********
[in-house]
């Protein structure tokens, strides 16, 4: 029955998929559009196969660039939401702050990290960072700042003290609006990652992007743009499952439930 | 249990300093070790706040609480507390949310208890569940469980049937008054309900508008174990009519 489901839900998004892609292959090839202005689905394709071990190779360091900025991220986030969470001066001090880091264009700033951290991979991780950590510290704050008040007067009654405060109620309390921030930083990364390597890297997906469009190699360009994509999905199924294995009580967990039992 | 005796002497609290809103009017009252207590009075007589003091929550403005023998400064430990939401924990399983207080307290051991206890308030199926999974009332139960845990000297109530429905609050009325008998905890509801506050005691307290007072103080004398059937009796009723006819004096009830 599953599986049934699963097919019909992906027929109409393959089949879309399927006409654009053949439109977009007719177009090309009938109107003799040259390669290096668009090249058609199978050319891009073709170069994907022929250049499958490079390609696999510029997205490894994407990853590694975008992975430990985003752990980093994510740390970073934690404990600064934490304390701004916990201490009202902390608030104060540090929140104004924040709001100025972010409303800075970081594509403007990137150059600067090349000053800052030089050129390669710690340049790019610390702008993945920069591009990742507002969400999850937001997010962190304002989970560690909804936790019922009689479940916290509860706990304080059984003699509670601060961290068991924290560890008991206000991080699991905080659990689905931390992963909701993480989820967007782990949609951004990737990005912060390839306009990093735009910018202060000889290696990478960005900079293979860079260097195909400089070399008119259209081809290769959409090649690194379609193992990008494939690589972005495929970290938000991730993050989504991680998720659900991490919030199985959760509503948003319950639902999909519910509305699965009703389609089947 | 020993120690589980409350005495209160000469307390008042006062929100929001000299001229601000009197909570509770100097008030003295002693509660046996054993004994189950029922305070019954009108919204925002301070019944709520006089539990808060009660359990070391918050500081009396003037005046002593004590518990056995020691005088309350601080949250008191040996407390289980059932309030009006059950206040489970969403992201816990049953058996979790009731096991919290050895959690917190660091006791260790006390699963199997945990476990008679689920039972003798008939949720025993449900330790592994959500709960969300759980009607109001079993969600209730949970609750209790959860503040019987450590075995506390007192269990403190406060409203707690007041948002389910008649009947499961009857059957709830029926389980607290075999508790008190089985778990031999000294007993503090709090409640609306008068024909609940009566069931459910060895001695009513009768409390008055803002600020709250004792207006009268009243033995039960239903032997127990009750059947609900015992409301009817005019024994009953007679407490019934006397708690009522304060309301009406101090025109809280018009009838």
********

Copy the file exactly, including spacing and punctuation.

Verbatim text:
[in-house]
């Protein structure tokens, strides 16, 4: 029955998929559009196969660039939401702050990290960072700042003290609006990652992007743009499952439930 | 249990300093070790706040609480507390949310208890569940469980049937008054309900508008174990009519 489901839900998004892609292959090839202005689905394709071990190779360091900025991220986030969470001066001090880091264009700033951290991979991780950590510290704050008040007067009654405060109620309390921030930083990364390597890297997906469009190699360009994509999905199924294995009580967990039992 | 005796002497609290809103009017009252207590009075007589003091929550403005023998400064430990939401924990399983207080307290051991206890308030199926999974009332139960845990000297109530429905609050009325008998905890509801506050005691307290007072103080004398059937009796009723006819004096009830 599953599986049934699963097919019909992906027929109409393959089949879309399927006409654009053949439109977009007719177009090309009938109107003799040259390669290096668009090249058609199978050319891009073709170069994907022929250049499958490079390609696999510029997205490894994407990853590694975008992975430990985003752990980093994510740390970073934690404990600064934490304390701004916990201490009202902390608030104060540090929140104004924040709001100025972010409303800075970081594509403007990137150059600067090349000053800052030089050129390669710690340049790019610390702008993945920069591009990742507002969400999850937001997010962190304002989970560690909804936790019922009689479940916290509860706990304080059984003699509670601060961290068991924290560890008991206000991080699991905080659990689905931390992963909701993480989820967007782990949609951004990737990005912060390839306009990093735009910018202060000889290696990478960005900079293979860079260097195909400089070399008119259209081809290769959409090649690194379609193992990008494939690589972005495929970290938000991730993050989504991680998720659900991490919030199985959760509503948003319950639902999909519910509305699965009703389609089947 | 020993120690589980409350005495209160000469307390008042006062929100929001000299001229601000009197909570509770100097008030003295002693509660046996054993004994189950029922305070019954009108919204925002301070019944709520006089539990808060009660359990070391918050500081009396003037005046002593004590518990056995020691005088309350601080949250008191040996407390289980059932309030009006059950206040489970969403992201816990049953058996979790009731096991919290050895959690917190660091006791260790006390699963199997945990476990008679689920039972003798008939949720025993449900330790592994959500709960969300759980009607109001079993969600209730949970609750209790959860503040019987450590075995506390007192269990403190406060409203707690007041948002389910008649009947499961009857059957709830029926389980607290075999508790008190089985778990031999000294007993503090709090409640609306008068024909609940009566069931459910060895001695009513009768409390008055803002600020709250004792207006009268009243033995039960239903032997127990009750059947609900015992409301009817005019024994009953007679407490019934006397708690009522304060309301009406101090025109809280018009009838």